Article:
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Home - Lebenskleidung - Faire Bio-Stoffe. Fab/Lab 2013. À la fin du mois de mars, seize étudiants du CRDITM et de l’ESAAMA Olivier de Serres se sont donnés rendez-vous à Montréal pour participer à un atelier de design textile sur le thème « Dentelles & Fourrures ». Au programme, quatre jours d’expérimentations et d’échanges autour de ces deux matériaux si différents et complexes à apprivoiser. Animé par Daniel Henry, ennoblisseur textile, et Nathalie Allard, enseignante en design textile, les étudiants ont rivalisé de créativité par des propositions toutes plus riches et variées les unes que les autres. Cet atelier exceptionnel n’aurait pas pu être possible sans le concours du Centre de Design et Impression Textile de Montréal, de l’ENSAAMA Olivier de Serres, de l’OFQJ, de la Fédération Française des Dentelles et Broderies, de la Région Île de France, et d’Harricana que nous tenons à remercier également.

Ayant eu le grand plaisir de participer à cet atelier, je tiens à remercier tout particulièrement Monique Beauregard du CRDITM. Previous Next. The Forbidden Stitch in Chinese Embroideries. Other authors show a knot stitch with only a single loop around the needle. Pamela Claburn decribes this as "a stitch resembling french knots and often mistaken for them," but says that, "The chinese knot is flatter, more shapely and not so twisted. In Chinese embroideries it is seldom used as an isolated stitch but is generally massed together, often covering large areas. " Among actual Chinese embroideries, it is unusual to find the knots so widely spaced or scattered as in the drawing. The spacing is dependent upon the length of the connecting stitch on the under side of the fabric. Each knot is indeed separate, however, and this distinguishes the stitch most clearly from the Pekinese Stitch shown later on this page. The example below represents the kind of knot stitch most often found in extant late 19th century Han Chinese costumes-- looped once around the needle, fairly flat and closed, worked in rows that are combined to fill sizeable areas.

The Lace Guild - The Origins & History of Lace. The Origins of Lace When did lace originate? Although no definite date can be given for the ‘invention’ of lace, it is most likely that what we now regard as lace arose in the early sixteenth century. Open woven fabrics and fine nets that had a lace-like effect are known to have existed for centuries, but their techniques did not contribute to those developed for the great European laces. Early references to ‘lace’ in English texts almost certainly refer to ‘ties’, as this was the primary meaning of the word lace until well into the seventeenth century. There is pictorial evidence from the late fifteenth century of simple plaited laces used on costume, and this is consistent with the statement by the author of a bobbin lace pattern book — the Nüw Modelbuch — printed in Zurich in 1561, that lace was brought to Zurich from Italy in about 1536.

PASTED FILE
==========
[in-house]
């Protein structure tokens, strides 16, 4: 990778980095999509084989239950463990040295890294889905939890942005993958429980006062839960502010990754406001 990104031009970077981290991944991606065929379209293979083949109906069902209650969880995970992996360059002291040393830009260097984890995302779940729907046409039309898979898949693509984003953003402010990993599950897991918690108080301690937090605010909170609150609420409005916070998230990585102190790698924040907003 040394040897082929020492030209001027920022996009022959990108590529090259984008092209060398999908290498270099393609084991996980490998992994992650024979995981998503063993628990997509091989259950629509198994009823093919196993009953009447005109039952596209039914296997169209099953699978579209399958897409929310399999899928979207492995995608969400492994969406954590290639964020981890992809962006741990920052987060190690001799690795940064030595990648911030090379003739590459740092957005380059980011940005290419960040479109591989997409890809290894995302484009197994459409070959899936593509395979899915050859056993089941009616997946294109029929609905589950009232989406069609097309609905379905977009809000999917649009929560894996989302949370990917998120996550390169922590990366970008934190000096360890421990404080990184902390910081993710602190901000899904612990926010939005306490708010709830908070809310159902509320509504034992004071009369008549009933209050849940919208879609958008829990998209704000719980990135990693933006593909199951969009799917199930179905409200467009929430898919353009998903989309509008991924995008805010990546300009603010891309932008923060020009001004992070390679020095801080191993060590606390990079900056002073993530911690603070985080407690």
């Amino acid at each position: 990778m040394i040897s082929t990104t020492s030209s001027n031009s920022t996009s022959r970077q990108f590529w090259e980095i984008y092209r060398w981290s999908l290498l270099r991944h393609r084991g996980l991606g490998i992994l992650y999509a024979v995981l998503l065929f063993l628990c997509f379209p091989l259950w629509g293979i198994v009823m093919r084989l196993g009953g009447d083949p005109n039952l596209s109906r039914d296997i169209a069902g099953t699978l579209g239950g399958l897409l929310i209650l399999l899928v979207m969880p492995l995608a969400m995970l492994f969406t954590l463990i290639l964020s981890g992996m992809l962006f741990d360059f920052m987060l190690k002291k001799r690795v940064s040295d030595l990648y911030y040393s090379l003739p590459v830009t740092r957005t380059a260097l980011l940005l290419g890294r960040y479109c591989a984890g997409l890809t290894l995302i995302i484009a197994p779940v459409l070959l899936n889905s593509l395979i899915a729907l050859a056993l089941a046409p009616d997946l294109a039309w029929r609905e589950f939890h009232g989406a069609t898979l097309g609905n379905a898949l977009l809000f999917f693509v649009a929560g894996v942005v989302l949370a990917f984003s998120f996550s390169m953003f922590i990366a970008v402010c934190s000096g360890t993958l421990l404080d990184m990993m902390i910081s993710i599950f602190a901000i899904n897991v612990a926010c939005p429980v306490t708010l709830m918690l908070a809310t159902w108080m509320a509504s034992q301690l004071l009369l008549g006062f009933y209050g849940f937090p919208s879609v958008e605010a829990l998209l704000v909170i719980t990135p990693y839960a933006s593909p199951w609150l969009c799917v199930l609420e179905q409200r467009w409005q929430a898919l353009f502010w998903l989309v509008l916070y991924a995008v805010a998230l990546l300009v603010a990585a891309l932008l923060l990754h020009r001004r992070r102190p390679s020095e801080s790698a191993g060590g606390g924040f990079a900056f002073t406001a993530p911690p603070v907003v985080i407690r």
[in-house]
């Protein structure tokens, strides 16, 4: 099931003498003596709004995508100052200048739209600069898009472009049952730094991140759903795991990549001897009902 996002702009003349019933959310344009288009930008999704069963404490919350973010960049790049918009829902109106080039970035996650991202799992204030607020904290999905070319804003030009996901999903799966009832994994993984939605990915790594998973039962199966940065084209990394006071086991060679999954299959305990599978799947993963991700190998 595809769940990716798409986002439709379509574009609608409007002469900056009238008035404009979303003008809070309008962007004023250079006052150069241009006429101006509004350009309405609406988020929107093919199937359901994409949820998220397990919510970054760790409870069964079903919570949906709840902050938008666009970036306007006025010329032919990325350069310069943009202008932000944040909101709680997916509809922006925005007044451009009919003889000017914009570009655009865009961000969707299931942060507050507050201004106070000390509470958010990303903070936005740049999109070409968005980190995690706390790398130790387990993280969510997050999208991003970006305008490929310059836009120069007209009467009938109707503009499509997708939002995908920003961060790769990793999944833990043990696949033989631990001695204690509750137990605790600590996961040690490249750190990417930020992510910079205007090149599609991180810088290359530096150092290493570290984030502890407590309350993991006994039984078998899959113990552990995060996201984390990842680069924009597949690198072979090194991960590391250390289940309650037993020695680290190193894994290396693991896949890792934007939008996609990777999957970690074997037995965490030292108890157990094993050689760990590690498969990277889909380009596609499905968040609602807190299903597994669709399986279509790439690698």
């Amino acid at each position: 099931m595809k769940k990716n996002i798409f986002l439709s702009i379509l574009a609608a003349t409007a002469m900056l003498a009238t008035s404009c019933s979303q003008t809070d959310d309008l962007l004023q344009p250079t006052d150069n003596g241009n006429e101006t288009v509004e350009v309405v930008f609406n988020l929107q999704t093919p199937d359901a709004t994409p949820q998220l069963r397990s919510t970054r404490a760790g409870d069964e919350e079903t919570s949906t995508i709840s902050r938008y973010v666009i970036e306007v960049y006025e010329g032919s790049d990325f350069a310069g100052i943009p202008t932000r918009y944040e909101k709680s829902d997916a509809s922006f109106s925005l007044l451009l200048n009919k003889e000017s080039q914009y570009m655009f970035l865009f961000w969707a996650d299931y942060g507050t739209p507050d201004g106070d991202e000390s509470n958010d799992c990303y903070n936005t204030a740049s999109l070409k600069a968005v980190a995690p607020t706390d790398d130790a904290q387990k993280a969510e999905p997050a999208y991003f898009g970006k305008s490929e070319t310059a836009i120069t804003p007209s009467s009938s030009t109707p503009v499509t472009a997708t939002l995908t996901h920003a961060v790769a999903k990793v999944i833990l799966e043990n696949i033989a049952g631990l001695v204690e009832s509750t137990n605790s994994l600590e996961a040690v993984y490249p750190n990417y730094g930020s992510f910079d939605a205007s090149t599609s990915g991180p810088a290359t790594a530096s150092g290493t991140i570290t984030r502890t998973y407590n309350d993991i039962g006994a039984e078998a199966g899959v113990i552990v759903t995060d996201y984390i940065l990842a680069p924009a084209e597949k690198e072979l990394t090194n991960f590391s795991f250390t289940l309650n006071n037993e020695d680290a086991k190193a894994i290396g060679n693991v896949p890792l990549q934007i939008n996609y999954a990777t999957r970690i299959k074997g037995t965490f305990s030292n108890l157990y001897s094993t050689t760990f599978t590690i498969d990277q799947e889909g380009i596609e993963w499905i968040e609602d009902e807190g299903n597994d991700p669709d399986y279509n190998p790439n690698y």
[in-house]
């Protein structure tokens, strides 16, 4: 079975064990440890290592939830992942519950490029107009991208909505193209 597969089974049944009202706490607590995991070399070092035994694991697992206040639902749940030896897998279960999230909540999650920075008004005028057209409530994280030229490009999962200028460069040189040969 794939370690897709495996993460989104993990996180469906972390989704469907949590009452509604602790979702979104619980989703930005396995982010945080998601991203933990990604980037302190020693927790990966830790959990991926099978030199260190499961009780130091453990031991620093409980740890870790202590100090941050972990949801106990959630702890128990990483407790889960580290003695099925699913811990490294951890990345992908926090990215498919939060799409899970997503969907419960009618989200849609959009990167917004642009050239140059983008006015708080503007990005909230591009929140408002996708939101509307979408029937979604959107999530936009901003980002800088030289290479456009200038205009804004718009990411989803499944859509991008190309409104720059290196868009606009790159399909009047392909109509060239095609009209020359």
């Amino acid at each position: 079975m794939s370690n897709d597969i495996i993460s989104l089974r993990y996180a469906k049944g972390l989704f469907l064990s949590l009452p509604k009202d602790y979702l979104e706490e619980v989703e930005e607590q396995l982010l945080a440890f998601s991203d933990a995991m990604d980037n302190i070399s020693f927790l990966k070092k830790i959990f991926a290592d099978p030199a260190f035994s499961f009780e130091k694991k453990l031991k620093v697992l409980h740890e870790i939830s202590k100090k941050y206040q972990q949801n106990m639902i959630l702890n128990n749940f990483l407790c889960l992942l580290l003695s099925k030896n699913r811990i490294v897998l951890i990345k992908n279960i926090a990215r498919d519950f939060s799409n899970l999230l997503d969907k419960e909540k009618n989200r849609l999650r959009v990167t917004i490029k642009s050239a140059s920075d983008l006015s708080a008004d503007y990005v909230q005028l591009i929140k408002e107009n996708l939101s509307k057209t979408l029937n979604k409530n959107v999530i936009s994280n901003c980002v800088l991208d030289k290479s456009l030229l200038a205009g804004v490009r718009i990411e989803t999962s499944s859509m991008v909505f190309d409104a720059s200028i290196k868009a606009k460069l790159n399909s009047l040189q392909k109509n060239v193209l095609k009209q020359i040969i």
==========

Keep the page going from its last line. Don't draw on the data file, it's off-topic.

Bobbin lace is generally quicker to work than needlelace, and skilled workers were soon able to copy needlelace designs. The Spread of Lace. Natural fiber. Fibers or fibres (see spelling differences) are a class of hair-like materials that are continuous filaments or are in discrete elongated pieces, similar to pieces of thread. They can be used as a component of composite materials. They can also be matted into sheets to make products such as paper or felt. Fibers are of two types: natural fiber which consists of animal and plant fibers, and man made fiber which consists of synthetic fibers and regenerated fibers. The earliest evidence for humans using fibers is the discovery of wool and dyed flax fibers found in a prehistoric cave in the Republic of Georgia that date back to 36,000 BP.[1][2] Sources[edit] Natural fibers are made from plant, animal and mineral sources. The most used plant fibers are cotton, flax and hemp, although sisal, jute, kenaf, bamboo and coconut are also widely used.

Hemp fibers are mainly used for ropes and aerofoils because of their high suppleness and resistance within an aggressive environment. See also[edit] 15 Natural fibres - International Year of Natural Fibres 2009. Adam Knits Natural fibres are greatly elongated substances produced by plants and animals that can be spun into filaments, thread or rope. Woven, knitted, matted or bonded, they form fabrics that are essential to society.

Like agriculture, textiles have been a fundamental part of human life since the dawn of civilization. Fragments of cotton articles dated from 5000 BC have been excavated in Mexico and Pakistan. According to Chinese tradition, the history of silk begins in the 27th century BC. The oldest wool textile, found in Denmark, dates from 1500 BC, and the oldest wool carpet, from Siberia, from 500 BC. Fibres such as jute and coir have been cultivated since antiquity. While the methods used to make fabrics have changed greatly since then, their functions have changed very little: today, most natural fibres are still used to make clothing and containers and to insulate, soften and decorate our living spaces.